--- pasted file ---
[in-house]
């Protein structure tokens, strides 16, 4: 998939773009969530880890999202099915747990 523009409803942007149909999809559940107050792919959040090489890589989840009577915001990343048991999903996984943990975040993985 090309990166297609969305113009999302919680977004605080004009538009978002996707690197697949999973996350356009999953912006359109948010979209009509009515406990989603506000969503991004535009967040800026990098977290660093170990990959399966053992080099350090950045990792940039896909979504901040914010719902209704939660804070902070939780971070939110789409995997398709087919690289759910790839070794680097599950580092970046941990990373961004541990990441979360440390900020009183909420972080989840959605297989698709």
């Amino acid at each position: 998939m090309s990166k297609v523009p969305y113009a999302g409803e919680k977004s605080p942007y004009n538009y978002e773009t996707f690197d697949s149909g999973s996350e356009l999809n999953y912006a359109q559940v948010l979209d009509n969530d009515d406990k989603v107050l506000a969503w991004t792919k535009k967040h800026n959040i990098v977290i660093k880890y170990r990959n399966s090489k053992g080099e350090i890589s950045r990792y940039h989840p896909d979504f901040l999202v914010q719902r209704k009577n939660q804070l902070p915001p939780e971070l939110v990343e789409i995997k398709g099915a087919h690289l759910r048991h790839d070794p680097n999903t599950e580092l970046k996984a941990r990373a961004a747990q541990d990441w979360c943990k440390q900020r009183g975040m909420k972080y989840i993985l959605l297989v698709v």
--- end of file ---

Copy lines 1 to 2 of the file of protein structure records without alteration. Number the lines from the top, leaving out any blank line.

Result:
[in-house]
């Protein structure tokens, strides 16, 4: 998939773009969530880890999202099915747990 523009409803942007149909999809559940107050792919959040090489890589989840009577915001990343048991999903996984943990975040993985 090309990166297609969305113009999302919680977004605080004009538009978002996707690197697949999973996350356009999953912006359109948010979209009509009515406990989603506000969503991004535009967040800026990098977290660093170990990959399966053992080099350090950045990792940039896909979504901040914010719902209704939660804070902070939780971070939110789409995997398709087919690289759910790839070794680097599950580092970046941990990373961004541990990441979360440390900020009183909420972080989840959605297989698709």